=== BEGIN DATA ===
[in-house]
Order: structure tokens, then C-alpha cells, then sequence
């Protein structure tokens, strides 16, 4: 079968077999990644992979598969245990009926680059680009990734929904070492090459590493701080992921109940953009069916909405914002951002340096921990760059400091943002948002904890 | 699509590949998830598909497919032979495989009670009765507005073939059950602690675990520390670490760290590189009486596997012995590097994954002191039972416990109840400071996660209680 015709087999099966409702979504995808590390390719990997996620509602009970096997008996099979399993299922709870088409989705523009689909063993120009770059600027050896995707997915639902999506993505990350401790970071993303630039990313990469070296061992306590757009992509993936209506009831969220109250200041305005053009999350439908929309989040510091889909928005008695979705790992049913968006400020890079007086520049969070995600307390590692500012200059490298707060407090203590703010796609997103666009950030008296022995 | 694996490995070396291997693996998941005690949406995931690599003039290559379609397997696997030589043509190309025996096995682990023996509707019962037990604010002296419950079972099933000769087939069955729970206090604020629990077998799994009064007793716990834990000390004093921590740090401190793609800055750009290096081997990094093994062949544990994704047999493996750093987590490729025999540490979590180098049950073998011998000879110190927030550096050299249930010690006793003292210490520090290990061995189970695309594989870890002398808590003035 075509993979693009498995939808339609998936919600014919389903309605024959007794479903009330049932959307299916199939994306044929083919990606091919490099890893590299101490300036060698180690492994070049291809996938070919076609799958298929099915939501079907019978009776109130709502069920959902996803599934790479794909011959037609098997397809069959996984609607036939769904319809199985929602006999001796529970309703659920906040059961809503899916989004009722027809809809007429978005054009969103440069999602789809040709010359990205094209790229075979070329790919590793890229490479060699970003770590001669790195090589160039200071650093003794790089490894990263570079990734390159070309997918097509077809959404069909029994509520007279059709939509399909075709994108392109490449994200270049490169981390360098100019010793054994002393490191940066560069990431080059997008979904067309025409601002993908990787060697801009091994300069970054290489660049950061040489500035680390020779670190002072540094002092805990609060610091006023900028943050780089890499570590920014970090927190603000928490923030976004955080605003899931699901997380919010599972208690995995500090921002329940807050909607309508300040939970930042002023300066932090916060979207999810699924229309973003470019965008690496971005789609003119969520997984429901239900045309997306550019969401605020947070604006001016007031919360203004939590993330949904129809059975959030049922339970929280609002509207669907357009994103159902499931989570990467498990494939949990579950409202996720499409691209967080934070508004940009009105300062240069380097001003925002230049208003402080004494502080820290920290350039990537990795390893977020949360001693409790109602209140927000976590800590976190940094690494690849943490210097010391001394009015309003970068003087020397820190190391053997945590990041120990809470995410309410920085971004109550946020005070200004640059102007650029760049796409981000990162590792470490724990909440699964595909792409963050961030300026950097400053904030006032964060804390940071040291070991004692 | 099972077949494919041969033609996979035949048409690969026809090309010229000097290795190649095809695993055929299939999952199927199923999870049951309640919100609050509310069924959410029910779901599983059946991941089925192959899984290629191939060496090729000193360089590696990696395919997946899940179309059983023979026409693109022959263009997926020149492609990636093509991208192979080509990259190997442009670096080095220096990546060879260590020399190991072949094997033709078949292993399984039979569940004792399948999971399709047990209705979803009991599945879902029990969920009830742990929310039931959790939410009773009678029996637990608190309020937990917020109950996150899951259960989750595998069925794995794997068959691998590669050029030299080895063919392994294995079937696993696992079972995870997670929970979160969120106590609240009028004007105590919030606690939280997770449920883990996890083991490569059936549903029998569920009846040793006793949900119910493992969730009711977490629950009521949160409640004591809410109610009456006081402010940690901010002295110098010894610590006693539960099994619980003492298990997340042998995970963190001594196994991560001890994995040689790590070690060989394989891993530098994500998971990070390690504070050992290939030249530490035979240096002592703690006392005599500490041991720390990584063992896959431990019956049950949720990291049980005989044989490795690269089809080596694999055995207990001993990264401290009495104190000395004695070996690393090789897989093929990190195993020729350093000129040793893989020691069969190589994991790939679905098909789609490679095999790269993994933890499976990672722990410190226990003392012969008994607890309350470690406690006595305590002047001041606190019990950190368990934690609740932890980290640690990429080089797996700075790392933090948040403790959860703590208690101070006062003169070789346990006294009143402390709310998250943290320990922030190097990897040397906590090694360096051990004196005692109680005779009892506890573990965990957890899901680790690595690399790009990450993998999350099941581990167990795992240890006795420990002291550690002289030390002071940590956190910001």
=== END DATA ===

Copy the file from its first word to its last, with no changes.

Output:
[in-house]
Order: structure tokens, then C-alpha cells, then sequence
């Protein structure tokens, strides 16, 4: 079968077999990644992979598969245990009926680059680009990734929904070492090459590493701080992921109940953009069916909405914002951002340096921990760059400091943002948002904890 | 699509590949998830598909497919032979495989009670009765507005073939059950602690675990520390670490760290590189009486596997012995590097994954002191039972416990109840400071996660209680 015709087999099966409702979504995808590390390719990997996620509602009970096997008996099979399993299922709870088409989705523009689909063993120009770059600027050896995707997915639902999506993505990350401790970071993303630039990313990469070296061992306590757009992509993936209506009831969220109250200041305005053009999350439908929309989040510091889909928005008695979705790992049913968006400020890079007086520049969070995600307390590692500012200059490298707060407090203590703010796609997103666009950030008296022995 | 694996490995070396291997693996998941005690949406995931690599003039290559379609397997696997030589043509190309025996096995682990023996509707019962037990604010002296419950079972099933000769087939069955729970206090604020629990077998799994009064007793716990834990000390004093921590740090401190793609800055750009290096081997990094093994062949544990994704047999493996750093987590490729025999540490979590180098049950073998011998000879110190927030550096050299249930010690006793003292210490520090290990061995189970695309594989870890002398808590003035 075509993979693009498995939808339609998936919600014919389903309605024959007794479903009330049932959307299916199939994306044929083919990606091919490099890893590299101490300036060698180690492994070049291809996938070919076609799958298929099915939501079907019978009776109130709502069920959902996803599934790479794909011959037609098997397809069959996984609607036939769904319809199985929602006999001796529970309703659920906040059961809503899916989004009722027809809809007429978005054009969103440069999602789809040709010359990205094209790229075979070329790919590793890229490479060699970003770590001669790195090589160039200071650093003794790089490894990263570079990734390159070309997918097509077809959404069909029994509520007279059709939509399909075709994108392109490449994200270049490169981390360098100019010793054994002393490191940066560069990431080059997008979904067309025409601002993908990787060697801009091994300069970054290489660049950061040489500035680390020779670190002072540094002092805990609060610091006023900028943050780089890499570590920014970090927190603000928490923030976004955080605003899931699901997380919010599972208690995995500090921002329940807050909607309508300040939970930042002023300066932090916060979207999810699924229309973003470019965008690496971005789609003119969520997984429901239900045309997306550019969401605020947070604006001016007031919360203004939590993330949904129809059975959030049922339970929280609002509207669907357009994103159902499931989570990467498990494939949990579950409202996720499409691209967080934070508004940009009105300062240069380097001003925002230049208003402080004494502080820290920290350039990537990795390893977020949360001693409790109602209140927000976590800590976190940094690494690849943490210097010391001394009015309003970068003087020397820190190391053997945590990041120990809470995410309410920085971004109550946020005070200004640059102007650029760049796409981000990162590792470490724990909440699964595909792409963050961030300026950097400053904030006032964060804390940071040291070991004692 | 099972077949494919041969033609996979035949048409690969026809090309010229000097290795190649095809695993055929299939999952199927199923999870049951309640919100609050509310069924959410029910779901599983059946991941089925192959899984290629191939060496090729000193360089590696990696395919997946899940179309059983023979026409693109022959263009997926020149492609990636093509991208192979080509990259190997442009670096080095220096990546060879260590020399190991072949094997033709078949292993399984039979569940004792399948999971399709047990209705979803009991599945879902029990969920009830742990929310039931959790939410009773009678029996637990608190309020937990917020109950996150899951259960989750595998069925794995794997068959691998590669050029030299080895063919392994294995079937696993696992079972995870997670929970979160969120106590609240009028004007105590919030606690939280997770449920883990996890083991490569059936549903029998569920009846040793006793949900119910493992969730009711977490629950009521949160409640004591809410109610009456006081402010940690901010002295110098010894610590006693539960099994619980003492298990997340042998995970963190001594196994991560001890994995040689790590070690060989394989891993530098994500998971990070390690504070050992290939030249530490035979240096002592703690006392005599500490041991720390990584063992896959431990019956049950949720990291049980005989044989490795690269089809080596694999055995207990001993990264401290009495104190000395004695070996690393090789897989093929990190195993020729350093000129040793893989020691069969190589994991790939679905098909789609490679095999790269993994933890499976990672722990410190226990003392012969008994607890309350470690406690006595305590002047001041606190019990950190368990934690609740932890980290640690990429080089797996700075790392933090948040403790959860703590208690101070006062003169070789346990006294009143402390709310998250943290320990922030190097990897040397906590090694360096051990004196005692109680005779009892506890573990965990957890899901680790690595690399790009990450993998999350099941581990167990795992240890006795420990002291550690002289030390002071940590956190910001």